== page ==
We have a friend we train with, he’s called The Beast, you can’t see him but you can hear him. Sitting on your shoulder when the going gets tough, whispering in your ear to stop, to slow down. We train to look forward to his arrival, not to fear him. When he arrives you know you are pushing your limits and getting stronger. I recently wrote a blog about my experience with the Beast, I’m still learning to like him.
MM: Your first marathon was just under 5 hours, but you’ve gone on to achieving good for age qualification for the world marathon majors with a time of 2:58:49. For those looking to achieve this, what training advice would you suggest to run a faster marathon based on your training programme?
OW: This is a tough question but I guess the simple answer is, believe you can do it. Never say you can’t achieve something if you have never tried. Train smart. My 2:58 time was after many marathons slowly chipping away the seconds/minutes each time, training to a realistic goal. Speed work is really important though and don’t cut corners on the long weekend runs. You need to put in the miles to get the body ready for the race. My training week ranges from 50 miles to 70+ miles depending on what I am aiming for but I have 3 core sessions no matter what. Tuesday is track speed work, usually 10k worth of efforts, Thursday is race specific training so if I’m targeting a 10k, it will be maybe 6 x 1 mile reps at target race pace, 1/2 marathon is 10 miles of effort at half marathon target pace and for a marathon it’s 15 miles of effort at target marathon pace. The half and full marathon sessions are not sold blocks of effort, it’s broken down in to chunks to make it more manageable but still tough sessions.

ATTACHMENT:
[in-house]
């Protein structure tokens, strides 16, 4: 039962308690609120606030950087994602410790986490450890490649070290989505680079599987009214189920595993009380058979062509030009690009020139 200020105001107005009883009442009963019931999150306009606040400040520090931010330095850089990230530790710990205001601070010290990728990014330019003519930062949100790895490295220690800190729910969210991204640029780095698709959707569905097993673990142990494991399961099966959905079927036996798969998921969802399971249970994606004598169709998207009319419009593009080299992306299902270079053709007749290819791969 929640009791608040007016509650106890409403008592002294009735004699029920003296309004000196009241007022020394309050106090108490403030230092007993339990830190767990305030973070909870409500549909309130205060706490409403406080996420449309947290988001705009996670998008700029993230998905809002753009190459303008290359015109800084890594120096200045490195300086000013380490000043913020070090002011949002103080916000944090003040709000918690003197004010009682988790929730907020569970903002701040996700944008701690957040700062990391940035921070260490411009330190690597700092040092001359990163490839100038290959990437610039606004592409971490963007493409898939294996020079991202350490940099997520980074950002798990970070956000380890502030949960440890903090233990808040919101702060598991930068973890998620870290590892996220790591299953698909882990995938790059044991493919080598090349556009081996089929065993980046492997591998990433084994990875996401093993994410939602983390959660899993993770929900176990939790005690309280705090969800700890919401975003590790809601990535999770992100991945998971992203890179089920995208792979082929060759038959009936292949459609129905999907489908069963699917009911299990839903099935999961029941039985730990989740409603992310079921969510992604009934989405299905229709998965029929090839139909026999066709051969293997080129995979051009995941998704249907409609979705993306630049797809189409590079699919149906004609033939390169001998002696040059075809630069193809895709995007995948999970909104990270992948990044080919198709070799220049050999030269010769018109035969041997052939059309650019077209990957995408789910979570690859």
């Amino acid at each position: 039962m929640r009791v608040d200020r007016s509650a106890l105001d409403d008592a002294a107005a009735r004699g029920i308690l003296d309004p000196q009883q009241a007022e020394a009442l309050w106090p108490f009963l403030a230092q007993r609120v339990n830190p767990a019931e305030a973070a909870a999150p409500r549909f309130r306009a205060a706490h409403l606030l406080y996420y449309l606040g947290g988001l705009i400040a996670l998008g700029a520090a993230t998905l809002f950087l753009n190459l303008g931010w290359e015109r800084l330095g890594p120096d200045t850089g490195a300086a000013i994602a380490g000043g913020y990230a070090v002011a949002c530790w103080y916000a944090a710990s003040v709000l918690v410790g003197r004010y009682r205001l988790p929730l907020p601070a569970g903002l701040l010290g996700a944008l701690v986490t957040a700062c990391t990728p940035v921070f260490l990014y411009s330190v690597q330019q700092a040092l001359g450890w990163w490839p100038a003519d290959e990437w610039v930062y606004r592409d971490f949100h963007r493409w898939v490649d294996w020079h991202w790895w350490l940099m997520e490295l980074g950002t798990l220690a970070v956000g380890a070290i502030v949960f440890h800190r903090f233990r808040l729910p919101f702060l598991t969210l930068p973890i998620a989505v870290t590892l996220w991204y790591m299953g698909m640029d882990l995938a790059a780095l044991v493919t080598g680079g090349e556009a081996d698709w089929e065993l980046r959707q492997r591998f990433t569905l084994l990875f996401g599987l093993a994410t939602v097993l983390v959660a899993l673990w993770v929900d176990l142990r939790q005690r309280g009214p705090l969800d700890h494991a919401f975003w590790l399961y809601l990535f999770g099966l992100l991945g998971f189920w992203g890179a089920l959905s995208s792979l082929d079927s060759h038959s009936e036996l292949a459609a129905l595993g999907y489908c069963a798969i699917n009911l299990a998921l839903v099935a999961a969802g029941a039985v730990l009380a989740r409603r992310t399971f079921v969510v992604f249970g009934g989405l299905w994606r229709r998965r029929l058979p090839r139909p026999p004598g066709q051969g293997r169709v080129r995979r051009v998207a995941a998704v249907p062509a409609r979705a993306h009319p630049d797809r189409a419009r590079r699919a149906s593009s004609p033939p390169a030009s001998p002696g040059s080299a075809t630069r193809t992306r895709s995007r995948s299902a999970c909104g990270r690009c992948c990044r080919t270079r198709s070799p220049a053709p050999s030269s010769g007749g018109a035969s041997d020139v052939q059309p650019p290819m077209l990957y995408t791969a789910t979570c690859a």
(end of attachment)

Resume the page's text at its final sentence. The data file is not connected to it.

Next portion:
MM: Mo Farah’s performance in the 10,000m Olympic race, where he was tripped up but still got up to win, was really inspiring. What challenges have you encountered mid race and how have you overcome them?
OW: Last weekend I was racing a half marathon that I felt I was in PB shape for but within 3 miles of the race I felt empty. My legs weren’t feeling great and I was struggling to hit the target pace I wanted. I knew already at this early stage in the race that a PB wasn’t going to be possible so I turned the race in to a hard training run. Trying to focus on my posture, focus on the person in front of me and just try and either hold on to the gap or even catch them. Make smaller goals within the race rather than thinking about the race. This helped me keep on running, even when my legs were screaming at me to stop from the 9 mile point. Challenges are opportunities to overcome something. Make the most of the opportunity and it’s amazing what you can achieve. I wouldn’t say it was my most enjoyable race but it was a learning experience so at least I took something out of it.
MM: What is your favourite pre race meal?
OW: I try and not change my meals from anything I wouldn’t normally eat when training. I can’t say I have a favourite that I always like to have before a race. Something light and not too spicy but saying that, a homemade lasagne is always a winner 🙂
MM: What are your favourite running books?
OW: Had to be Paul Radcliffe’s book, My story so far. I’ve read it a couple of times and she is such an inspiration, someone I would love to meet.
MM: In your experience, how important is the link between physical health and mental health?
OW: It’s vital I would say. The feeling I get after and even during a run can switch a bad day in to a great day. I’ve never regretted a run I’ve done but I have regretted missing one. Running for me brings a calm to my life. A run always puts things in to perspective.